The first image colored was an image of the limb, or edge of the planet. If you look closely you can see there is only dark brown at the bottom. It's because that's space! The light area above is part of the planet, and the orange between are the first clouds seen above Mars!

The total data returned by the mission was 5.2 million bits (about 634 kB). All instruments operated successfully with the exception of a part of the ionization chamber, namely the Geiger-Müller tube, which failed in February 1965. In addition, the plasma probe had its performance degraded by a resistor failure on December 8, 1964, but experimenters were able to recalibrate the instrument and still interpret the data.

Adrian Fartade tvmars combined

The images returned showed a world with vast craters, and the Mariner 4 instruments found an atmospheric pressure of 4.1 to 7.0 milibars, with temperatures of -100°C and no magnetic field and no radiation belts. So, Mars was far beyond being a world with strange life forms. It seemed to be a barren cold desert and a dead planet.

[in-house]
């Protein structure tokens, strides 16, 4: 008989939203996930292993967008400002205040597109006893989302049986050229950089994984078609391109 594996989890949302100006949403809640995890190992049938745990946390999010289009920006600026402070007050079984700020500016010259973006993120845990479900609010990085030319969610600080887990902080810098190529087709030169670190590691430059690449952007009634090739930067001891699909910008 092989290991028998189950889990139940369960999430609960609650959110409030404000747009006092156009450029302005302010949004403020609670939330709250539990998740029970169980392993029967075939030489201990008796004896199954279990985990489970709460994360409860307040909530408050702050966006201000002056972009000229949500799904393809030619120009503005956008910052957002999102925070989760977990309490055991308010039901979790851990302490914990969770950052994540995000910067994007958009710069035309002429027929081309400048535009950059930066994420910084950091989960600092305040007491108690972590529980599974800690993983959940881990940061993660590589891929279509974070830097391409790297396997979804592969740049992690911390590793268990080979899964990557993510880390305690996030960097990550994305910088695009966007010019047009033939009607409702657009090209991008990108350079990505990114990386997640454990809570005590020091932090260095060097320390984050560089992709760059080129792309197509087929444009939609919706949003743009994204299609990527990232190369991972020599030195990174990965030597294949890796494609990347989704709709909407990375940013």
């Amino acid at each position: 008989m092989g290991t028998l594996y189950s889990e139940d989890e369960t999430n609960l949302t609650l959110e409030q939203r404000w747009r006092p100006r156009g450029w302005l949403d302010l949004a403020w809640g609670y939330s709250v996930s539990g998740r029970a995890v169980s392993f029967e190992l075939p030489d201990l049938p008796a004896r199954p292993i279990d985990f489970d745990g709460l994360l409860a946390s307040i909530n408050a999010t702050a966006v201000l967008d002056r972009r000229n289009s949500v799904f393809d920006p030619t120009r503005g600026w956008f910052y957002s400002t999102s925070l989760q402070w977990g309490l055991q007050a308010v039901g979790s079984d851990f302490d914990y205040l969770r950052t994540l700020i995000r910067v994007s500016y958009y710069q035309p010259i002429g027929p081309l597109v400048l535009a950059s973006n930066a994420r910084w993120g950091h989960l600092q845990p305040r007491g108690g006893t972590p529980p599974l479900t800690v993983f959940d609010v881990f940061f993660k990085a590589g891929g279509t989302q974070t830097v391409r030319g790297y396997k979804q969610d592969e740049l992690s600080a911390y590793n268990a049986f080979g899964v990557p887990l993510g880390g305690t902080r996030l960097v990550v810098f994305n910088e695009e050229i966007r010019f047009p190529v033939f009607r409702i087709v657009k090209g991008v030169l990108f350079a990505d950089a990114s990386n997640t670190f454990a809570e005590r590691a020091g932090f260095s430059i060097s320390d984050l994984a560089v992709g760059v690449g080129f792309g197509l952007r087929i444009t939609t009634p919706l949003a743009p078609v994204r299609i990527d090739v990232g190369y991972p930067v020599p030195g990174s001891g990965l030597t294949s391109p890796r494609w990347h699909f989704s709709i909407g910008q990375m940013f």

But not all hope was lost. Many said that if you took similar photos of Earth, you would not find sings of life, so with 22 small pictures you couldn't just yet say if there was life or not. The mission was a big success and it is still one of the landmarks in the history of our exploration of the solar system! Talking about the picture, when they finally finished the piece they literally took a saw to the movable wall and cut it out, framed it, and gave it to the William Pickering, the JPL director at the time.

 Adrian Fartade mars


Images credit: NASA/JPL



Adrian Fartade photoGraduat student in history and philosophy, at the University of Siena, Italy, Adrian Fartade, age 26, is specialized in the history of science, astronomy and space exploration. He also works as a theatre actor and writer, and is now majoring in anthropology at the University of Siena. Editor of the science blog Link2Universe, he uses theatrical languages and skills to better outreach science and astronomy to the public of all ages and preparation.